The David Lee Roth performance Eddie Van Halen didn’t like

Eddie Van Halen

Not every rock and roll group needs to have the most gifted vocalist on the planet as their lead singer. While any vocalist can aspire to be the next Freddie Mercury, many more would rather channel Tom Waits’ distinctive growl and try their hand at becoming him live. Eddie Van Halen felt that David Lee Roth left a lot to be desired with Fair Warning, even though he didn’t really fit into either category.

Okay, “Diamond” When hearing Dave’s voice for the first time, a lot of people typically need some time to adjust. While Roth’s traditional blues-infused singing is evident in some of the band’s early material, there are also plenty of instances in which he tries to scream in a way that falls short of the mark.

Does that really matter half the time, though? It seemed that Roth’s sole responsibility at Van Halen was to emcee one of the biggest parties on the planet. He wasn’t exactly bad at getting people moving. Onstage, he was essentially a glorified cartoon character. Some of his best songs captured that essence of personality on record.

Eddie was the only one on Fair Warning who seemed to be paying close attention. It would be understandable if none of them wanted to play together for a while after just finishing up another massive tour. However, Eddie was more than content to keep his head down and play as much guitar as he wanted.

Eddie expressed his opinion that Roth wasn’t living up to his full potential despite the fantastic music on Fair Warning. He said, “The truth is, I don’t think he sang as well as I played.” After the tour, we headed straight back into the studio, as usual. Dave took his two weeks off while I busied myself coming up with ideas.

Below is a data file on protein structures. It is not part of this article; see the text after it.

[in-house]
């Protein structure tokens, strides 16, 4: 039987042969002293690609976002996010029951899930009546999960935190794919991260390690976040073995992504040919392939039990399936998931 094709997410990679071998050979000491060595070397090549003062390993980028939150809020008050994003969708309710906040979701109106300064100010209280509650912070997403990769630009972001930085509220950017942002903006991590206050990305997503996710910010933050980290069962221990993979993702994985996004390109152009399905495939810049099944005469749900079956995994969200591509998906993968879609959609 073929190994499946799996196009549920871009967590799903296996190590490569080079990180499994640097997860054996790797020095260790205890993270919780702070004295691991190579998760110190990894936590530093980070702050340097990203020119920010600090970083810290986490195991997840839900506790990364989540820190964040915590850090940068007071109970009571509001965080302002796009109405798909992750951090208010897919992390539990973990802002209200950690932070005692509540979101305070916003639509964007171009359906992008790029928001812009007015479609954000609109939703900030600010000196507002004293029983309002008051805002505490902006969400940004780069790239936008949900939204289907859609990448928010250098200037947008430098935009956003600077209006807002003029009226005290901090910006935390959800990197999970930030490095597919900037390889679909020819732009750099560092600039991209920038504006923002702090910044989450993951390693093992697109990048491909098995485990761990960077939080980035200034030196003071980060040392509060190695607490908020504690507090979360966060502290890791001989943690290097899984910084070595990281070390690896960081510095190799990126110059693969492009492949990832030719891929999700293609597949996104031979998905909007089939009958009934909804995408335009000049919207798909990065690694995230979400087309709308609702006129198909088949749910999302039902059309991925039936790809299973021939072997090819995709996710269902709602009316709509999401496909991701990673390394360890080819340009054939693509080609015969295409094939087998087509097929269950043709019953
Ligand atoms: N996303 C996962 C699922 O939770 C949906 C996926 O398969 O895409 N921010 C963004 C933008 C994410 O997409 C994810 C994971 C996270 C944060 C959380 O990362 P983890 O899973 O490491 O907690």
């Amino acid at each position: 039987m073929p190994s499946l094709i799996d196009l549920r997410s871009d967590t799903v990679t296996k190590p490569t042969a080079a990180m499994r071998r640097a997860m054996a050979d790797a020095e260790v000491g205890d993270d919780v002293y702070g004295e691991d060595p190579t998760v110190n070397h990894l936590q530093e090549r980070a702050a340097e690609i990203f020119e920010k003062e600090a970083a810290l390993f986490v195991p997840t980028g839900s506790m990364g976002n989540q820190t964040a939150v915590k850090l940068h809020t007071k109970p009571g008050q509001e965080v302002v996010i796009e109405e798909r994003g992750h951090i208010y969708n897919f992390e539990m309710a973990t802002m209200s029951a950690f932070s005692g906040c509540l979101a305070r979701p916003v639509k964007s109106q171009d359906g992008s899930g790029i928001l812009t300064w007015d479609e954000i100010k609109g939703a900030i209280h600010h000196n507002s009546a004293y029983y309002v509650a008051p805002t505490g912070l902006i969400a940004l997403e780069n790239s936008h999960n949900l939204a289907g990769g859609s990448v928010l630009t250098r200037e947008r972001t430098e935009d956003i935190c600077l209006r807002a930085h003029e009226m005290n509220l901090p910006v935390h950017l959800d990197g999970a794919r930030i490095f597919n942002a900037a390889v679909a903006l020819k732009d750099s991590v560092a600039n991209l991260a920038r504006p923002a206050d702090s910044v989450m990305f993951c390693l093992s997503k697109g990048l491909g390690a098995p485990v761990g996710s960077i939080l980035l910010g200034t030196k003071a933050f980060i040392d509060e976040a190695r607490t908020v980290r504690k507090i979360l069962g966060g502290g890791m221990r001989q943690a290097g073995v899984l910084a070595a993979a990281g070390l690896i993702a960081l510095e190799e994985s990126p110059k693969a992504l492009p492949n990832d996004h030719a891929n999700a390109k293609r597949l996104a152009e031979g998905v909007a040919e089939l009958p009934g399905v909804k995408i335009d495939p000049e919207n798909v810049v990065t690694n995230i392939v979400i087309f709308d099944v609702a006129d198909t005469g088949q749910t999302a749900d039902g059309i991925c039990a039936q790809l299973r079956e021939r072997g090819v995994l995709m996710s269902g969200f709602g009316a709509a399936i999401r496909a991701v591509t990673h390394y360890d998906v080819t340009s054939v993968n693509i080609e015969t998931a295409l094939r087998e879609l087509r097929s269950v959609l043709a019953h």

It’s not as though the effort is in vain. Eddie uses a different trick from his repertoire on almost every song on the album. It’s a trick that nobody would have considered at the time. He would be playing guitar and drums on “Mean Street” one minute. Then, he would switch to a solo akin to that of “Sinner’s Swing”. Which sounded like it was taken straight out of a crazy Frank Zappa record.

Let’s be honest: Roth didn’t exactly do a bad job on the record or anything. Though there are undoubtedly some awkward moments, such as in “Push Comes to Shove” or when he skips “Sunday Afternoon in the Park,” songs like “Mean Street” have all the swagger you would expect from Roth at this point. “Mean Street” even manages to grow a little more sinister with time.

If nothing else, the album deserves praise for providing us with one of the most memorable conversations in Van Halen’s past. The line “C’mon Dave, gimme a break” from Ted Templeman towards the middle of “Unchained” and Roth’s “One break coming up” before the song returns to the chorus perfectly capture the essence of what the frontman was all about. Though it was a little rough around the edges, it’s difficult to imagine someone else singing that particular line.

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